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    Nik
    Valued Member

  • Nik
    replied
    Originally posted by dalewick View Post

    Nik, Thanks for the heads up on licorice. The wife worked for years on getting her asthma under control without medicine or herbals and she's made it. Good to know to be careful with licorice if she ever had to fall back on it. You have to be careful with herbals the same as you do with pharmacy medicines.

    Dale
    Saw this and thought of you...
    http://www.cmaj.ca/content/191/21/E581

    Hypertensive emergency induced by licorice tea
    Jean-Pierre Falet, Arielle Elkrief and Laurence Green
    CMAJ May 27, 2019 191 (21) E581-E583; DOI: https://doi.org/10.1503/cmaj.180550


    Fair Use Quote:
    KEY POINTS
    Licorice-induced pseudohyperaldosteronism is an unusual but important cause of hypertensive emergency.

    Common findings of licorice-induced pseudohyperaldosteronism include signs of sodium retention, such as hypertension, hypokalemia or metabolic alkalosis, with low serum aldosterone levels.

    Given Canada’s multicultural population, physicians should consider screening for licorice root intake in patients with difficult-to-control hypertension.

    An 84-year-old man presented to the emergency department with a hypertensive emergency. He reported a 1-week history of persistently elevated measurements, taken at home, of systolic blood pressure (between 180 and 210 mm Hg), along with symptoms of headache, photophobia, chest pain and fatigue. On presentation to the emergency department, his blood pressure was 196/66 mm Hg. He had signs of volume overload on physical examination, including pulmonary crackles on auscultation and pitting edema of the lower extremities up to the knees. Chest radiography was consistent with mild pulmonary edema.

    The patient’s initial laboratory results in the emergency department showed a low potassium level of 2.5 (reference range 3.5–5.0) mmol/L, an elevated bicarbonate level of 31 (reference range 23–29) mmol/L and an increased troponin level of 0.14 (upper limit of normal 0.04) μg/L, with no signs of myocardial ischemia on the electrocardiogram.

    The patient had long-standing hypertension. A blood pressure measurement taken 4 months earlier showed adequate control (125/60 mm Hg). He also had a history of coronary artery disease, type 2 diabetes and dyslipidemia. His medications included irbesartan, hydrochlorothiazide, acetylsalicylic acid, metformin, empagliflozin, insulin, ezetimibe and atorvastatin. He took furosemide on alternating days for mild venous insufficiency causing pitting edema of the feet.

    On admission, the patient was started on a combination of amlodipine, metoprolol and hydralazine. Irbesartan was initially held to avoid altering tests of endocrine biochemistry and later resumed. Hydrochlorothiazide was held until the end of his hospital stay to avoid aggravating the hypokalemia. The patient’s presenting symptoms resolved over the next 24 hours, except for orthopnea and paroxysmal nocturnal dyspnea, which improved after several days of diuresis with intravenous furosemide.

    On further questioning, the patient volunteered that he had been ingesting 1 to 2 glasses of homemade licorice root extract called “erk sous” daily for the 2 weeks leading up to his presentation. Although he knew of the potential association between licorice consumption and high blood pressure, he did not think of it when he noticed his blood pressure starting to rise.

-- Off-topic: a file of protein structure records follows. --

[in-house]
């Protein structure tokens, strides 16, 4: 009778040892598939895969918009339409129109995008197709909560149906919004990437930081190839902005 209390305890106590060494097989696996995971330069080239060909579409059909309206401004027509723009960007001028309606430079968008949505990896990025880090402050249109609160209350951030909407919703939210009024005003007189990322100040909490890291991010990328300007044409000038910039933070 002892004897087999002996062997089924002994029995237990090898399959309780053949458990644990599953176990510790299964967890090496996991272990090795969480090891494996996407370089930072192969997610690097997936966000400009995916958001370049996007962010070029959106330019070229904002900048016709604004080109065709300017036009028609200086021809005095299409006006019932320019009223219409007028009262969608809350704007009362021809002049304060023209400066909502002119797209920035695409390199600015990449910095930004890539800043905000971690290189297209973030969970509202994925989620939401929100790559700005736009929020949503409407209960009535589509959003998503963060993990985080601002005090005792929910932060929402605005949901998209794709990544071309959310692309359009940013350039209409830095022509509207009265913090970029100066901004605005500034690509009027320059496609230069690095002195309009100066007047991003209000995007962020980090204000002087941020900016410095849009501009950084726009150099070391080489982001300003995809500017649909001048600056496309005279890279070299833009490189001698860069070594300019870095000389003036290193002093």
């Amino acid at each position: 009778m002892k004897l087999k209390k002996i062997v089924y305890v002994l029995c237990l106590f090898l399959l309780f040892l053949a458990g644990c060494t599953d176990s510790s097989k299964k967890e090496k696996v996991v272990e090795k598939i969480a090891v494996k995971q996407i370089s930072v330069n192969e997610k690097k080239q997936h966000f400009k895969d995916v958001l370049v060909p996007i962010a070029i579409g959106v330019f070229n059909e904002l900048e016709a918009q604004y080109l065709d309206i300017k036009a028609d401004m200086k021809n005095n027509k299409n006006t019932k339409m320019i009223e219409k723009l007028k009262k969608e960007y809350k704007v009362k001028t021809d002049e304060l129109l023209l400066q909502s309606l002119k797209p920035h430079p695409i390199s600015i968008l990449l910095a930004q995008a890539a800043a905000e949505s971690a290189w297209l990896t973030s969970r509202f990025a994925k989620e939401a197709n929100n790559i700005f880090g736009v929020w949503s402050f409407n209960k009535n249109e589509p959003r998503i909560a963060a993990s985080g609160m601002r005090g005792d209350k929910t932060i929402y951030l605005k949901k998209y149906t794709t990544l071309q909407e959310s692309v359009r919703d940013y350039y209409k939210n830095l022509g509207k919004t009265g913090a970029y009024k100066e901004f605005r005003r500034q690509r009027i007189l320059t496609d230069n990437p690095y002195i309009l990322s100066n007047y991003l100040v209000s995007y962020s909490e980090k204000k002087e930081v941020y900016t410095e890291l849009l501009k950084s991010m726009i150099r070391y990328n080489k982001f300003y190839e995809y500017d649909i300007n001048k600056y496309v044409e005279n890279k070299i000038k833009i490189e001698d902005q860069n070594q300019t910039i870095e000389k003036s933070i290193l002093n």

...

    /

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  • varuna
    Valued Member

  • varuna
    replied
    Originally posted by myakka View Post
    I have mentioned my thoughts that herbal/ natural medicine is (to me) the most overlooked skill for prepping.
    Doctors can diagnose, but then how will they treat?

    So I have been touting herbalism heavily. Now that I am studying it, I learned something disappointing. It seems that the majority of herbalists are "apothecary herbalist", that is, they purchase dried herbs and prepared oils, and use these to make their home remedies. But there are very few people left who can identify a plant, pick the correct part, prepare it, and then when the need for it arises, make the tea or tincture that they need.

    This is still commonly done in other countries. I am going to go as far as I can here, but I may have to travel to ever get the level of ability I would like to possess. My instructor goes to other countries for this reason, so I may have to see if I can tag along at some point.
    The main reason for that is CULTURE. Harbalism has always exist throughout the world as a matter of tradition rather than science.

    However even in a place where herbalism (as in planting the relevant plants yourself, and know which plant has what benefits) is a continuous tradition & practice for over 1000 years maintaining sufficient diversity of medicinal plants is a work of a small community, and not something you could do it yourself.

    Leave a comment:

  • Nik
    Valued Member

  • Nik
    replied
    Been researching some 'organic synthesis / extraction' stuff for background for tales-in-progress. Bumped some old memories, remembered tricks of the trade etc...

    Amazon etc will happily sell you complete mini-kits for distillation of essential oils. The 'tube and bung' variety, familiar from school labs, is just about within a home-workshop's tech range to modify / repair. If Soda glass, is scary-fragile, must be cosseted...


    Borosilicate with ground-glass tapered joints is 'semi-pro'. Working / re-working such will be hard. Matching that taper is non-trivial.

    So, spend a few $ at lab suppliers to get Teflon sleeves in matching taper / size. Prevents joints seizing, re-usable, hygienic...

    High-end small-batch or semi-pilot plant often use 'spherical' joints with neat clips. It's a joy to work with, but private purchase may draw unwanted attention as such often equips 'serious' meth-labs etc.
    ==

    For my next-but-one WIRS tale, I plan to blow up something larger than my fume-hooded synthesis at uni...
    ;-)

    Leave a comment:

  • dalewick
    Valued Member

  • dalewick